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In May 2017, Batch Gin released their first vodka. They’d never really planned to make a vodka, but their new apprentice Ryan Evans told them he had it covered. Much to their delight – and relief, no doubt – this special edition addition to their spirits repertoire was a huge success.
“Ryan developed the whole product from scratch: from researching the recipe to developing ideas on how we’d market it,” said Batch's operations manager, Johdi Dinsdale.
“Seeing what we could create as a business through his eyes was incredibly important to us at that time. Gin was huge, and we’d never given vodka a second thought. His research and enthusiasm led us to try something new, and it worked. Now it’s on the shelves in Selfridges.”
The team at Batch Gin.
What’s interesting about Batch’s experience with apprentices is the fact that they decided to take on an apprentice during a pivotal point in their initial growth.
At the time of his arrival, the company only had two full-time employees, but rather than seeing an apprentice as a demand on precious resources, Dinsdale said hiring Evans gave Batch the opportunity to train him from scratch as the company grew.
“Taking Ryan on helped us shape the future of our workforce," she said. "We could train him up with the skills we really needed him to have as skills gaps were revealed.
“Essentially, we shaped him to fit us, and in return he’s now completed his apprenticeship and joined us as a junior distiller full-time.”
Training an apprentice can be done in a few different ways. Some small business owners choose to hire their apprentices through local college apprenticeship programmes with set in-college training days (or weeks) to take some of the weight off their shoulders.
Others, like Batch, choose to train their newbies in-house, so they can mould them in their image and generally keep an eye on their progress.
As apprentices are generally unskilled or undergoing a complete career change, investing in their training is obviously directly relevant to how beneficial they can be to your business.
The current apprenticeship levy was introduced in April 2017 to encourage this investment – however, the Chartered Institute for Personnel and Development (CIPD) has strong feelings that the way the levy works should change.
The CIPD is calling for a regional skills fund, created by funds invested by the largest employers, to address local skills shortages and demand. On top of this, they are calling on the Government to broaden the apprenticeship levy to one that includes more varieties of employer and skills-based training.
This is some way off, however. If you’re running a small business your main concern is, and should continue to be, how an apprentice could benefit you. Worry about the details of the levy changes later. That’s what everyone else is doing.
Apprentices often come to businesses straight from school or college, and of course this can come with its own perceived challenges.
Dinsdale agrees that wider issues of soft-skills like punctuality, attitude and professionalism aren’t taught in schools, and are areas that require an employer’s time and attention, but she believes it’s ultimately well worth the hassle.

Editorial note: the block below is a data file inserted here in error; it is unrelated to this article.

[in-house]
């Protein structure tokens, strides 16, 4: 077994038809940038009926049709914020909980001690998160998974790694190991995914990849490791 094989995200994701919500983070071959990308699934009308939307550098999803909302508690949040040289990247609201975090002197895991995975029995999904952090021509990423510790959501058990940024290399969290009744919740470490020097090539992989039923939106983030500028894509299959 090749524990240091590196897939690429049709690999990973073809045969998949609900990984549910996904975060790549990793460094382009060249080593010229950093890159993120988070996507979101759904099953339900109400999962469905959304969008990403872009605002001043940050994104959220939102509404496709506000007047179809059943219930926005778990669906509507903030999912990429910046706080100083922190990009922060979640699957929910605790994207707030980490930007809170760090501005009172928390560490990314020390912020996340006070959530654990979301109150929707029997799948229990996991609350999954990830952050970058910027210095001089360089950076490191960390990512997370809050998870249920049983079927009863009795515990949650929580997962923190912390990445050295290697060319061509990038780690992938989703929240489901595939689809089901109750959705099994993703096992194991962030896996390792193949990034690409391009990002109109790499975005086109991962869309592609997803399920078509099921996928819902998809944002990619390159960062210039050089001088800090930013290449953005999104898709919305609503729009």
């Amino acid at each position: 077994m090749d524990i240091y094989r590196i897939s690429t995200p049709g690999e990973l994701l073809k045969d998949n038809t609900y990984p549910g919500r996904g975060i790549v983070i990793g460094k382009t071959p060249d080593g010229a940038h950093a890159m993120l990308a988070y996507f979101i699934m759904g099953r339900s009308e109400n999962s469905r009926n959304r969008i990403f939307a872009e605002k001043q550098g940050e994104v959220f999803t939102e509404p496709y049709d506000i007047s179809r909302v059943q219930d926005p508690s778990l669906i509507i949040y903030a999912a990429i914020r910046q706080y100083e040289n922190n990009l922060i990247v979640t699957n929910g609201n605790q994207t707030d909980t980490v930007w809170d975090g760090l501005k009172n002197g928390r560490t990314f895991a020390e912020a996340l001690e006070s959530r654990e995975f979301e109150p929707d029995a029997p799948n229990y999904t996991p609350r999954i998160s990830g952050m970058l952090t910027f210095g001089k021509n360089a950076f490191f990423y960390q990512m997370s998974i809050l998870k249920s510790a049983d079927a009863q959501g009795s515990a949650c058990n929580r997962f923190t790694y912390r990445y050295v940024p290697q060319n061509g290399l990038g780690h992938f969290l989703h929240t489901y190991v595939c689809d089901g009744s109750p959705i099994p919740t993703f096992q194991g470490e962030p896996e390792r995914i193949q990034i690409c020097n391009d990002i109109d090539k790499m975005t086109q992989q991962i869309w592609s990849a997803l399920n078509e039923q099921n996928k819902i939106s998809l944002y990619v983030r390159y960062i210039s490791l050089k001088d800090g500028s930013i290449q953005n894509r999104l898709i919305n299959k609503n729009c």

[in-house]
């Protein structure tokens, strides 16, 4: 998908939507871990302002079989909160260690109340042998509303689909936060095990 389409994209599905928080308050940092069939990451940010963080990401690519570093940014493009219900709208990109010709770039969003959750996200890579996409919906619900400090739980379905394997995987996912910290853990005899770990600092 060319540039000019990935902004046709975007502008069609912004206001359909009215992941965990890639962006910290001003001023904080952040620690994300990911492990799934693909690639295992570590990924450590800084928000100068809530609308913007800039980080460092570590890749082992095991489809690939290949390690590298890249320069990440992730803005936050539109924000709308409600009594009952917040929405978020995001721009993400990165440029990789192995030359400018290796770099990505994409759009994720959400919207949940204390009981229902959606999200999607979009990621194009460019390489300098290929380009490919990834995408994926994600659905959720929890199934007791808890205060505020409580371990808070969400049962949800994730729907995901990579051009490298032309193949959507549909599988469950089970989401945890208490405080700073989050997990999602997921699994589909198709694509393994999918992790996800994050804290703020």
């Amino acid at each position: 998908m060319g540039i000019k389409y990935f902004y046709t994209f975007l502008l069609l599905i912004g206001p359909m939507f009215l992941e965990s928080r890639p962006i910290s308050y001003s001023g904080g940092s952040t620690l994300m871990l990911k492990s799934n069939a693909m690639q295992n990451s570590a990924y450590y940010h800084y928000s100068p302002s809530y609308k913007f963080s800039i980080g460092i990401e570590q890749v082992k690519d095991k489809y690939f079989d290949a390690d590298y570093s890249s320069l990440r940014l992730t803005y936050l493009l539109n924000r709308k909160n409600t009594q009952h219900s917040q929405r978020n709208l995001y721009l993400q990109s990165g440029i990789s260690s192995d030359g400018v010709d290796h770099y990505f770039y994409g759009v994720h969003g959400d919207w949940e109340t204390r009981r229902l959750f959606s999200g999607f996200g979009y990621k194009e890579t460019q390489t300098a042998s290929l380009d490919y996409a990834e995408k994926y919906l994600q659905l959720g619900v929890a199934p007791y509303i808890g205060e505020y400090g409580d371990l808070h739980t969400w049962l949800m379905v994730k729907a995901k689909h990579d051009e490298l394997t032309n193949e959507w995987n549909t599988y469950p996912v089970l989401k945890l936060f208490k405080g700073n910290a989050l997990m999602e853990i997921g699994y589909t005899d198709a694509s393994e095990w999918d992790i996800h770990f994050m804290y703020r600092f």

“It’s fair – you put in as much into their training as they put into their work," she said. "There might be some hand-holding along the way, but that’s all part of employing young people. They need your support just as much as they need technical training.”
She adds that employing an apprentice gave Batch Gin an employee who was ready and raring to go, unhindered and unjaded by prior workplace hangups.
Dinsdale said: “When we hired Ryan we needed someone keen to jump right in and learn how to be a fantastic distiller, and that’s what we got.
“Looking for an apprentice and then ultimately asking a successful candidate to join your team helps you to really see where your skills gaps are.
"You might find that the training you offer your apprentice could be widely appreciated throughout your business. It’s a great learning process for everyone.”
Junior distiller Ryan developed the special edition Apprentice's Vodka from scratch.
Some of the biggest businesses in the country are so invested in apprenticeships that their entire employment structure has been reworked to include ever more elaborate apprenticeship training programmes.
They’re popular, too. Topping the Rate My Apprenticeship 'Best Apprenticeships in the UK 2019-20' list are BAE Systems, the National Grid, Bam Nuttall and the BBC in that order.
It’s unsurprising that each has their own inbuilt framework dedicated to hiring and training apprentices based on their unique industry skills gaps.
For small businesses, entire apprenticeship frameworks might be excessive, but the value remains.
“We’re definitely considering taking on another apprentice in the future, particularly in the area of digital skills,” added Johdi.
And while Batch may not be looking at creating a fully automated internal apprenticeship framework, there are ways the Government has made it easier for small businesses to hire apprentices.
If you’re a small business hoping to bring an apprenticeship into the fold, one of the best things you can do to kick things off is to visit a local college or training provider.
Not only will they be able to offer guidance on the types of apprenticeship training, frameworks and standards they offer to make your life easier, they will be able to share information on the funding available to you as the employer.
Oh, and they’ll help you with recruitment too.